Upsetting leading contenders “Waltz with Bashir” and “The Class,” the Japanese official submission “Departures” stunningly won the 2009 Oscar for Best Foreign Language Film. No one was more surprised than its director, Yôjirô Takita, who said he did not prepare an acceptance speech. The honor was not bad at all for a filmmaker who started his career making “pink films,” i.e. Japanese soft porn. “Departures” had found unexpected box office and critical success in Japan, where it won 10 awards from the Japanese Academy (out of 13 nominations). Takita and lead actor Masahiro Motoki were curious to discover firsthand what American audiences thought of their film, and they got quite a warm reception.
The two presented “Departures” at the 2009 Tribeca Film Festival, where they found that the universal story, based on Shinmon Aoki’s memoir “Coffinman,” didn’t lose much in translation for the moviegoers in Manhattan. “Departures” is a solid piece of traditional narrative storytelling in the form of a rich emotional drama with beautiful cinematography — just the type of film that often appeals to Oscar voters, who tend to skew on the older side. Takita’s direction is slow and steady, making the story very easy to follow, while Motoki effectively portrays his character’s appealing blend of befuddlement and earnestness.
In Tokyo, Daigo Kobayashi (Motoki) leads a good life with a loving wife, Mika (Ryoko Hirosue). He’s lucky enough to have his dream job as a cellist for a professional orchestra, even though it plays to tiny audiences. But when the orchestra’s owner abruptly closes down the financially underperforming enterprise, Daigo finds himself at a fork in the road. He faces up to the fact that he’s not talented enough to continue making a living as a professional musician, so he and Mika relocate to Daigo’s small hometown near the ocean.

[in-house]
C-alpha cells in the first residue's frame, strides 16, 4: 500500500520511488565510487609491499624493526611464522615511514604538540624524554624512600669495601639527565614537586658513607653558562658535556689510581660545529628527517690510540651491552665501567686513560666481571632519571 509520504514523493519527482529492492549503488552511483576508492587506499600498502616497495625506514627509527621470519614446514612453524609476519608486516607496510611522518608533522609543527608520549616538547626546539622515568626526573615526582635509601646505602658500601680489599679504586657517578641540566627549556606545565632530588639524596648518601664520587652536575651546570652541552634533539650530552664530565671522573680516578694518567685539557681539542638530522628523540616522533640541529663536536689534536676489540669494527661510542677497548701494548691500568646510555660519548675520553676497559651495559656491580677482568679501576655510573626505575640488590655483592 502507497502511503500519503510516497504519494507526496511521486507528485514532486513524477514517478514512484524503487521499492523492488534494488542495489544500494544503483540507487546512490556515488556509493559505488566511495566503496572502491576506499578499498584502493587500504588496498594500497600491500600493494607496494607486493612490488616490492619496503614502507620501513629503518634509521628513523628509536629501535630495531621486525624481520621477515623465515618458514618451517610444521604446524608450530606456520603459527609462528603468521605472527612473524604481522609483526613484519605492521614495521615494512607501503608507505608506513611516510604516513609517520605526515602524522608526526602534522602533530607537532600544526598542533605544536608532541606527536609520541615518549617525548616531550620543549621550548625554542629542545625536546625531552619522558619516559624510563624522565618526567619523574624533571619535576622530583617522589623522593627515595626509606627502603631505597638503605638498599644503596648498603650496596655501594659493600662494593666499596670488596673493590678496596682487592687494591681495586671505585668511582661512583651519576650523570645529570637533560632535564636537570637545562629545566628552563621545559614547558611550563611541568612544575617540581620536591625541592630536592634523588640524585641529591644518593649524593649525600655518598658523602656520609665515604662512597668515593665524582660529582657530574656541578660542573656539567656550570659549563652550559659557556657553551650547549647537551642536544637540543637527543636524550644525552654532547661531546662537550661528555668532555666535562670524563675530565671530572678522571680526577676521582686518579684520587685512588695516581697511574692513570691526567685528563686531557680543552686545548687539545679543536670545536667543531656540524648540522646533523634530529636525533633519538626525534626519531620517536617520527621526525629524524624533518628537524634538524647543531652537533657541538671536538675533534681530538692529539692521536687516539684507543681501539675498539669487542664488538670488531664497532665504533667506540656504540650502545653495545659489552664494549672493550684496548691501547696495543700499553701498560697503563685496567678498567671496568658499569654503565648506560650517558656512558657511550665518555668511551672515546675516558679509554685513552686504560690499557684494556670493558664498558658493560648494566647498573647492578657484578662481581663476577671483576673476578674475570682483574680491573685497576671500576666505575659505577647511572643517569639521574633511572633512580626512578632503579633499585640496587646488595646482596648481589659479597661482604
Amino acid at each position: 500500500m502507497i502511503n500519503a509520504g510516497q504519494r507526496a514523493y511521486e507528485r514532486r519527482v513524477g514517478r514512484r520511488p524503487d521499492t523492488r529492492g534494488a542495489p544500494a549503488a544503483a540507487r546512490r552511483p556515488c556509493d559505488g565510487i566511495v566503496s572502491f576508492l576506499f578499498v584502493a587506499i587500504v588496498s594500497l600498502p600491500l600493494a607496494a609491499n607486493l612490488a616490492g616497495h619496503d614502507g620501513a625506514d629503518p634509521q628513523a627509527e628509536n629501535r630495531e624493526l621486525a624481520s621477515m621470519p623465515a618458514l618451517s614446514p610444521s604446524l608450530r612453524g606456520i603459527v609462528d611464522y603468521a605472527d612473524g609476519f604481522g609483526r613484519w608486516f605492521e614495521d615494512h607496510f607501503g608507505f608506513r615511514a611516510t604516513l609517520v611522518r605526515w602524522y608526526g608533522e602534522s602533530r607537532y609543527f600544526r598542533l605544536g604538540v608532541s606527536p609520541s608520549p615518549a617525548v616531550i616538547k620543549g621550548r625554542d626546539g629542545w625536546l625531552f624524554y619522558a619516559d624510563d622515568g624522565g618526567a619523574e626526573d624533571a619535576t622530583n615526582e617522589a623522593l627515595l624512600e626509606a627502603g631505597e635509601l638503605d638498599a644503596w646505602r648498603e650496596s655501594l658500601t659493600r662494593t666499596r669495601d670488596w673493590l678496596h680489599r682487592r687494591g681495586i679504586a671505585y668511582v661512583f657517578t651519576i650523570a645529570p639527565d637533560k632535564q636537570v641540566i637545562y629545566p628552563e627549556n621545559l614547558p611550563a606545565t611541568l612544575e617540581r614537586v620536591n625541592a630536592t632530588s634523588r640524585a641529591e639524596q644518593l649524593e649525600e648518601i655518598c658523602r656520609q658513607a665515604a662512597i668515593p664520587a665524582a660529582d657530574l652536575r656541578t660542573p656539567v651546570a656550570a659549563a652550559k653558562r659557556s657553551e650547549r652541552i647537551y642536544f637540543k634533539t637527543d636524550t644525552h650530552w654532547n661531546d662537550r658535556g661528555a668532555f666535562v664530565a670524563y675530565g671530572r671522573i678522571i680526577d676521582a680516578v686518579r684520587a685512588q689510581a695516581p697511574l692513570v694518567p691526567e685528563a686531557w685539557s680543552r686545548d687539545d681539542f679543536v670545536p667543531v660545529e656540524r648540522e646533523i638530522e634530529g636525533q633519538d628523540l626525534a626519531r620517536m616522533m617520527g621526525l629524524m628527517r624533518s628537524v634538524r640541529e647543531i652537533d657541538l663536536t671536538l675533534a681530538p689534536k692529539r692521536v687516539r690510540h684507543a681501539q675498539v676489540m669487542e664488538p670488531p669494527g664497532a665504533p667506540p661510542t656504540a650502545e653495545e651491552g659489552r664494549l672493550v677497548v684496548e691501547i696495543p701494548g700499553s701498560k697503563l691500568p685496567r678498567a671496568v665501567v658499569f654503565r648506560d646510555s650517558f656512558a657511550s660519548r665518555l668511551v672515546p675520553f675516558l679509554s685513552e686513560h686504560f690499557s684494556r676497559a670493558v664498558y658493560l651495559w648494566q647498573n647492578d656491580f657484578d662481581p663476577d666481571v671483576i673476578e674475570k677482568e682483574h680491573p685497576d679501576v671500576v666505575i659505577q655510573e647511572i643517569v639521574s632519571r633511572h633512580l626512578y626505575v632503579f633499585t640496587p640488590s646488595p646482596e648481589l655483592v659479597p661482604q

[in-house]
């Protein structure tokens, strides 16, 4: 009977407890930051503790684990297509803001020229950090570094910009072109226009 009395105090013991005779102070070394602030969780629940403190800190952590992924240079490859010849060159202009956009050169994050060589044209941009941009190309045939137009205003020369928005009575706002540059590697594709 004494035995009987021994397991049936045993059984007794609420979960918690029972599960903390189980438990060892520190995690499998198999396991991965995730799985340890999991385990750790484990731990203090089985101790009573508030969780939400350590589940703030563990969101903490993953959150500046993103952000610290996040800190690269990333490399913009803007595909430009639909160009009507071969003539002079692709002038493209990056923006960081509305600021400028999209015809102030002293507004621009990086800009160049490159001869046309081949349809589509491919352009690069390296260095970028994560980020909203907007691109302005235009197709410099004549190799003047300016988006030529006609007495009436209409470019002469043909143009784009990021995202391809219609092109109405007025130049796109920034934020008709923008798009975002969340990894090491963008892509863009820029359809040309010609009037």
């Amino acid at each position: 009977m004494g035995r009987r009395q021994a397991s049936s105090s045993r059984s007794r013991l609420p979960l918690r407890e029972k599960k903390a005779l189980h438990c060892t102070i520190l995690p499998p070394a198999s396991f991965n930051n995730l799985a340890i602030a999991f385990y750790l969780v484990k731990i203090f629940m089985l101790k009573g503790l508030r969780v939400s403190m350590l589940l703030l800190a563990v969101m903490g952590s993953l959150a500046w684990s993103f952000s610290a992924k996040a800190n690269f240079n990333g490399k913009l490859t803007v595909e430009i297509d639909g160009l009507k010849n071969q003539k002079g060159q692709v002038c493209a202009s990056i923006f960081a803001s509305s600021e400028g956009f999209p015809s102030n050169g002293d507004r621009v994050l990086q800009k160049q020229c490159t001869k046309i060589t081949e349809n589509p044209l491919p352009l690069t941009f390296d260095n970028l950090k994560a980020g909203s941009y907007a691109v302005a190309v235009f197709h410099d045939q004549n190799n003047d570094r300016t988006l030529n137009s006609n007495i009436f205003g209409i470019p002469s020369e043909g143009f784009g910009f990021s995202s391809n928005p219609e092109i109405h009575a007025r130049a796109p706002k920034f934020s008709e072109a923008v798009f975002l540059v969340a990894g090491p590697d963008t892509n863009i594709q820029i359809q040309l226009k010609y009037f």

They can live for free in the house Daigo inherited from his mother, but they still need income, so Daigo answers an ad mentioning “departures,” which Daigo assumes involves a travel agency. When he meets his potential boss (Tsutomo Yamazaki), Daigo is offered the job without any real interview. He’s shocked to find out it involves preparing dead bodies for funerals by conducting a formal ritual in front of the family. Yet the very high pay is too good to turn down, so he starts the job, keeping it a secret from his wife and others — until people begin to uncover the “coffinman’s” new calling performing as a musical gatekeeper for people’s final act.
Departures (Okuribito) (Japanese with subtitles; 130 min.) Landmark’s E Street Cinema Opens Fri., June 19 4 out of 5 stars